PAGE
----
How to Learn From Failure
Failure is a scary word that carries a very negative connotation: “I’m a failure.” “He’s a failure.” “I don’t want to be a failure.”
The word failure arouses emotional responses that we’d usually rather avoid. What about the word success The thought of success arouses images of comfort, ease and satisfaction. Why? It’s because of something in our brains.
We’re wired with a dopamine reward system that releases positive or negative chemical affect in our brains depending upon the success or failure of our efforts. Success feels good, while failure feels bad. So we tend to seek success and avoid failure. It’s simple.
But hang on a minute and let the Two Guys on Your Head, Dr. Art Markman and Dr. Bob Duke, tell you about a function of failure that is too often overlooked and discredited: Failure is a learning tool.
How can you determine how much exertion to expend toward reaching a particular goal if you’ve never failed at something? You might just run yourself into the ground trying to avoid failure. Better to let failure experiences happen and serve to help you gauge your efforts.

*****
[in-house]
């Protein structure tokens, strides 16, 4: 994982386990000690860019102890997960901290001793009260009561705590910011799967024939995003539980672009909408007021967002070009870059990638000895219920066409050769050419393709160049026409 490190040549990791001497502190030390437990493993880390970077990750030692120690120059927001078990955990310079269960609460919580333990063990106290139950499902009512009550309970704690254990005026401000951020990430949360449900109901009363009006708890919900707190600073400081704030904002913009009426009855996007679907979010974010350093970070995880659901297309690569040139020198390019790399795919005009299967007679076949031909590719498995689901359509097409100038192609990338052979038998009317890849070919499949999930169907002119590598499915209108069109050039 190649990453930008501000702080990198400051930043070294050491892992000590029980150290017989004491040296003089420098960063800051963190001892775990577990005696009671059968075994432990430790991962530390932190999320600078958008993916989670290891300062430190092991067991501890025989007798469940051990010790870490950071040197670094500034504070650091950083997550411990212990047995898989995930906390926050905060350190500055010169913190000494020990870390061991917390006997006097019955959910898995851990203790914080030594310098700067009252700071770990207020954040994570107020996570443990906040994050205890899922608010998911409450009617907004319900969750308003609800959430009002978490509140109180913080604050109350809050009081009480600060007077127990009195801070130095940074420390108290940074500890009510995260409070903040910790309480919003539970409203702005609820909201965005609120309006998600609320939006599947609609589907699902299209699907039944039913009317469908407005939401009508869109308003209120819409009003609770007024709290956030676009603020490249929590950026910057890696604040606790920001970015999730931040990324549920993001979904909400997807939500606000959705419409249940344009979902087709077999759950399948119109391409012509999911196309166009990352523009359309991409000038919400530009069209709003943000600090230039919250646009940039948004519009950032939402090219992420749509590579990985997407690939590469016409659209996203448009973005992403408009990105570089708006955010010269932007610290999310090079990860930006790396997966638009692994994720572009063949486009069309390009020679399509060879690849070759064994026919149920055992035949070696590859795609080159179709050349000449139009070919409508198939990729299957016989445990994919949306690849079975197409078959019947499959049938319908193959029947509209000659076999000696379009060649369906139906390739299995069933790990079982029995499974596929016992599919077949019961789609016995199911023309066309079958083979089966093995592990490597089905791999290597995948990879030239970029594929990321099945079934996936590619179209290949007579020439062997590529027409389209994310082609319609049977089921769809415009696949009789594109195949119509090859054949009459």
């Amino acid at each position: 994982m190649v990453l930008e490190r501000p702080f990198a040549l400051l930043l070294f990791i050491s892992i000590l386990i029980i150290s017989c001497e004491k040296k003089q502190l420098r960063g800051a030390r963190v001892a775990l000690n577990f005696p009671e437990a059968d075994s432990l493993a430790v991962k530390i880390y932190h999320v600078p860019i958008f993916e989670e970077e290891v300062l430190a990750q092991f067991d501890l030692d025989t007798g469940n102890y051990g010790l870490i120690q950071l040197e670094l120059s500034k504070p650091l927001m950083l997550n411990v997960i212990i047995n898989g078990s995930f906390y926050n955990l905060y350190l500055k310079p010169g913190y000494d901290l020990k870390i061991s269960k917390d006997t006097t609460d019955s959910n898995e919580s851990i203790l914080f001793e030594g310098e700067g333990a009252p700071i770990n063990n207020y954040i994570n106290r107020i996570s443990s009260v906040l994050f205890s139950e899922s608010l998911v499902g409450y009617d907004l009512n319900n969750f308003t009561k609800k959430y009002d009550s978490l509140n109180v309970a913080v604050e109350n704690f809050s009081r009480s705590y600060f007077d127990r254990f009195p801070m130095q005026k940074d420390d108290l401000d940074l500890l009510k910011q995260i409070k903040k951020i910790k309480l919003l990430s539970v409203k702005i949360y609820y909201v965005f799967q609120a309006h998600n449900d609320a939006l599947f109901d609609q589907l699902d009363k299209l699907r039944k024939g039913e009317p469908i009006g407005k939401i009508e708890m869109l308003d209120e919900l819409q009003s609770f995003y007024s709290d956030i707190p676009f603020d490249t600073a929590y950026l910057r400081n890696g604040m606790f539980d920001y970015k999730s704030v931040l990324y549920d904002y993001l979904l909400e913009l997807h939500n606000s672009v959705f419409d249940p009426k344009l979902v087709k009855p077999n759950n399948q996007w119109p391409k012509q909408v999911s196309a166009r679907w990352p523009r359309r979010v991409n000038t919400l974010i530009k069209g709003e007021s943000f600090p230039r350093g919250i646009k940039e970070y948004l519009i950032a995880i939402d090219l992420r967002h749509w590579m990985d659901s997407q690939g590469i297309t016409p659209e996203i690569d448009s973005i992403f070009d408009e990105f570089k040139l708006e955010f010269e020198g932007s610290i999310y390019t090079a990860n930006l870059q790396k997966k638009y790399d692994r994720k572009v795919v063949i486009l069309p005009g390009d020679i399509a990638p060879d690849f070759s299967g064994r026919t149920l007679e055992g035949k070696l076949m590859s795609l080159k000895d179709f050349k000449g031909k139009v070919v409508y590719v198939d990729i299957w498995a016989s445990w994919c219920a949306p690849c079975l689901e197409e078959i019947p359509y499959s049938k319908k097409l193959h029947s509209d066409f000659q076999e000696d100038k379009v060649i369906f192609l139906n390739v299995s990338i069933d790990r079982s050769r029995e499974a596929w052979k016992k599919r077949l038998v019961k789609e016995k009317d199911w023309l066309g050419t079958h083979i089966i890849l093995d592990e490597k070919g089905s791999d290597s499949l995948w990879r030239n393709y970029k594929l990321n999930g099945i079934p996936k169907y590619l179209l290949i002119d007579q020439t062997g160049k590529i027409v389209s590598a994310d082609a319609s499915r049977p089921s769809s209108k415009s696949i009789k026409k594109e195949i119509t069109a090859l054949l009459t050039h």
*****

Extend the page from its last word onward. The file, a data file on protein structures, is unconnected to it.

Failure is a learning mechanism, like training wheels on a bicycle. Our little mistakes serve to build up a framework of experience that allows us to more proficiently navigate our lives.
The fear of failure, which can be daunting and great, is a very challenging obstacle to overcome. Fear of failure can be immobilizing. When we legislate ourselves rigidly against the negative feelings aroused by the experience of a mistake, we are short-changing ourselves. Failure-driven learning mechanisms are not being utilized because our society reinforces a desire to avoid mistakes.